Moment of Conversion: Headphone listen

069 THE INTERRUPTERS | "Let 'em Go"

Blurb: Ska? Hmmmmm, do we give it one more shot? Easy decision, thanks to the Interrupters and Joan Jett-esque singer Aimee Interrupter (name used against my advice), who comes off as one tough customer not inclined to take any bullshit. Especially from guys. So when they try to take control, you know what to do.

Moment of Conversion: "When they try to take control, let 'em go"

068 MIKE ADAMS AT HIS HONEST WEIGHT | "Tie-Dyed & Tongue Tied"

Blurb: Mike Adams looks like an aging uncle of yours who is desperately trying to stay contemporary and cool, but isn't quite pulling it off at the kids table on Thanksgiving. He writes catchy power-pop gems, which only make matters worse. If there's anything perpetually uncool in popular music these days, it's power-pop. But when done well, and few (if anybody) do it better, there's nothing more thrilling than a cool melody, a crafted chorus, and a crunchy band to drive it all home like on "Tie-Dyed & Tongue Tied."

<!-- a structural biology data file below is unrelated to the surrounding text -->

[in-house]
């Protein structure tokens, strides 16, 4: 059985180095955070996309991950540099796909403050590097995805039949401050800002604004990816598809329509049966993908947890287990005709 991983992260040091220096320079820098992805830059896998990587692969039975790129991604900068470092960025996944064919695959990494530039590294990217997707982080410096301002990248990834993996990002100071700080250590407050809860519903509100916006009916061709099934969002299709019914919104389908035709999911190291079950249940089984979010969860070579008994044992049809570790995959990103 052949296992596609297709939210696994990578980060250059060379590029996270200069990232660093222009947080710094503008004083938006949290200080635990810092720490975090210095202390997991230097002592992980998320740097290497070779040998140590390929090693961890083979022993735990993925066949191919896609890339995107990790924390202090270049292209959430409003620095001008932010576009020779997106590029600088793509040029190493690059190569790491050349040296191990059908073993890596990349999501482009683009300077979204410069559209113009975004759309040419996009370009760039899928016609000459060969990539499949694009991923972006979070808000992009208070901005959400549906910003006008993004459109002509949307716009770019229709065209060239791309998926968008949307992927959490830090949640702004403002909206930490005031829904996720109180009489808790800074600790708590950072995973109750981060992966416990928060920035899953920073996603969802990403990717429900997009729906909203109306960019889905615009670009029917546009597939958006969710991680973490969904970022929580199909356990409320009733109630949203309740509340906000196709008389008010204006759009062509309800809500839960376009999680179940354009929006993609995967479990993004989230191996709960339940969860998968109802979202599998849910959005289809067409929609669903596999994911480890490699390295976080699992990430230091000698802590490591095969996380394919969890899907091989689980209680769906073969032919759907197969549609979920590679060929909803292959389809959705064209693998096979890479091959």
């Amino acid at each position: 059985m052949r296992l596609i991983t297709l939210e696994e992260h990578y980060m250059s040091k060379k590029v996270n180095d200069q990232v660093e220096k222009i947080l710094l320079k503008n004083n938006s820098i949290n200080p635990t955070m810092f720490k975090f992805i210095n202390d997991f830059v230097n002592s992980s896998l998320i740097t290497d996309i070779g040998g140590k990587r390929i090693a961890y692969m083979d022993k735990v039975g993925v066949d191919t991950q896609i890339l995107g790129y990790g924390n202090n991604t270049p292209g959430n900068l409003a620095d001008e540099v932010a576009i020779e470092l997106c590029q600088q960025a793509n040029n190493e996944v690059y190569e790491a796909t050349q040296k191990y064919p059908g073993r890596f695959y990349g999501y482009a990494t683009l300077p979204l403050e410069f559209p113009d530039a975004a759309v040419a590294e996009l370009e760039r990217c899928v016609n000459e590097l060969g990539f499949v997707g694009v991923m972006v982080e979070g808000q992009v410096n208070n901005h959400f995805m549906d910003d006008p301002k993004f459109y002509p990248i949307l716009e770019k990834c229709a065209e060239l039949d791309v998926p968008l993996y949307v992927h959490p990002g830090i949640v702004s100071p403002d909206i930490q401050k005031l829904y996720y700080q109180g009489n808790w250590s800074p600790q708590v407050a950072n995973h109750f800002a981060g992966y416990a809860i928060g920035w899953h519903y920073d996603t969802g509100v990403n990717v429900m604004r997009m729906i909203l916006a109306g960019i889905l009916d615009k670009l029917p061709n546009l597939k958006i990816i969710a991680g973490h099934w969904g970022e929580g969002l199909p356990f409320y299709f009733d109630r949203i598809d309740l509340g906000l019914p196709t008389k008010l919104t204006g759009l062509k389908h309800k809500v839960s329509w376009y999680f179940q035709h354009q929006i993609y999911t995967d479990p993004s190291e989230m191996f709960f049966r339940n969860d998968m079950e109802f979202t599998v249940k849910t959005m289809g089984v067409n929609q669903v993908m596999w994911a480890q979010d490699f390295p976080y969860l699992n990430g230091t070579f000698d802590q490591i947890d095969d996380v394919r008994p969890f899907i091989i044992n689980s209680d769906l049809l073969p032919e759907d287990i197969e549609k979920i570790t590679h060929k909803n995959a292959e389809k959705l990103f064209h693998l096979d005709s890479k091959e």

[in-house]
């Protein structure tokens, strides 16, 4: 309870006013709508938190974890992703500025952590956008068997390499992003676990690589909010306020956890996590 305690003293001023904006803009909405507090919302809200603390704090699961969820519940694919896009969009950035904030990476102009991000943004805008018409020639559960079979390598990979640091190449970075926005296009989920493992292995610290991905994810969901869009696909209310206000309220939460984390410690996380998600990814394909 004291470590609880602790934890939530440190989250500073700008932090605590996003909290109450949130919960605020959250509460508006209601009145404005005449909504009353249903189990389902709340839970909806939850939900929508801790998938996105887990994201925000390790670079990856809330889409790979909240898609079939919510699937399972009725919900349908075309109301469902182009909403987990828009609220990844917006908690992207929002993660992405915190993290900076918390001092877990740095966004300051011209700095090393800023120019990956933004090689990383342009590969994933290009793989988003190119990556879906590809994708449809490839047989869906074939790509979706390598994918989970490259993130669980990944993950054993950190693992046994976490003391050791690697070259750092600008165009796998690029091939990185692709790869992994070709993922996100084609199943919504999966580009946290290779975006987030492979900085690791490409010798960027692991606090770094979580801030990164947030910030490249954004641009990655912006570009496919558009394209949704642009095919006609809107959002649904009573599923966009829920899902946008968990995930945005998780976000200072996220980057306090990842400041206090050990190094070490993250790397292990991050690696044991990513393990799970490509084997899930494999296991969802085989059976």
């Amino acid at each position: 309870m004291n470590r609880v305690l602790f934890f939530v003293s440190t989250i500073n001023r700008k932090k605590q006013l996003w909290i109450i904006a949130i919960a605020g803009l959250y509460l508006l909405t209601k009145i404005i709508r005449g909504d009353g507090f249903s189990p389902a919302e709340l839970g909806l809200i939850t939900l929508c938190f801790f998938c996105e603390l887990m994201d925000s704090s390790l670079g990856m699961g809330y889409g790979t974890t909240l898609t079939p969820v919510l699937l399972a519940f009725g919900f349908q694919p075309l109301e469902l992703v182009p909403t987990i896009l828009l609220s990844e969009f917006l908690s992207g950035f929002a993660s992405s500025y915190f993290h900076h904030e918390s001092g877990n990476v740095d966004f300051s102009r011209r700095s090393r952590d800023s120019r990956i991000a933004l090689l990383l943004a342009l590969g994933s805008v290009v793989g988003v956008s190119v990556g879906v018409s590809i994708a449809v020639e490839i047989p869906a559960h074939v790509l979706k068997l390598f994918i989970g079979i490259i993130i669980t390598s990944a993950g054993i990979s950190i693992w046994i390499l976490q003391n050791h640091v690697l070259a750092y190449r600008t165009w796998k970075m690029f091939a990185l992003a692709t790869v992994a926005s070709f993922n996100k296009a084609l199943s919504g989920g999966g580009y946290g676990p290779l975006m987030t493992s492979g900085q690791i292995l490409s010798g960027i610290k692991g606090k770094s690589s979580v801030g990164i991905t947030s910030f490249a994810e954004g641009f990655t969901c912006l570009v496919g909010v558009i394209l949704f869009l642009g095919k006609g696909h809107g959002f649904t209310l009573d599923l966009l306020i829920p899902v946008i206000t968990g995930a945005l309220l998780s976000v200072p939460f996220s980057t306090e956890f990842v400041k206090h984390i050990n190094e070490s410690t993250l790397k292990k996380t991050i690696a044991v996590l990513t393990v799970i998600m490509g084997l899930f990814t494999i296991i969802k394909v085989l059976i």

Moment of Conversion: "I've forgotten how to have a good time." The perfect post-pandemic sentiment.

067 BETH ORTON | "Friday Night"

Blurb: We got her new album, Weather Alive, a little too late to include it for year-end list consideration, but since then, we've been slowly succumbing to it, much as you would during the second half of a bottle of cheap whiskey. And, at times, it sounds like Beth has, too. Her vocals sound like they are in the throws of fresh emotional wounds, nowhere close to healing. "Friday Night" is the song that stood out from first listen because there's a palpable feeling of loneliness coursing through its words, something we can all identify with.

Moment of Conversion: The way she says "Friday night" with the full awareness of how pathetic she might sound.

066 THE SILOS | "The Spanish Man"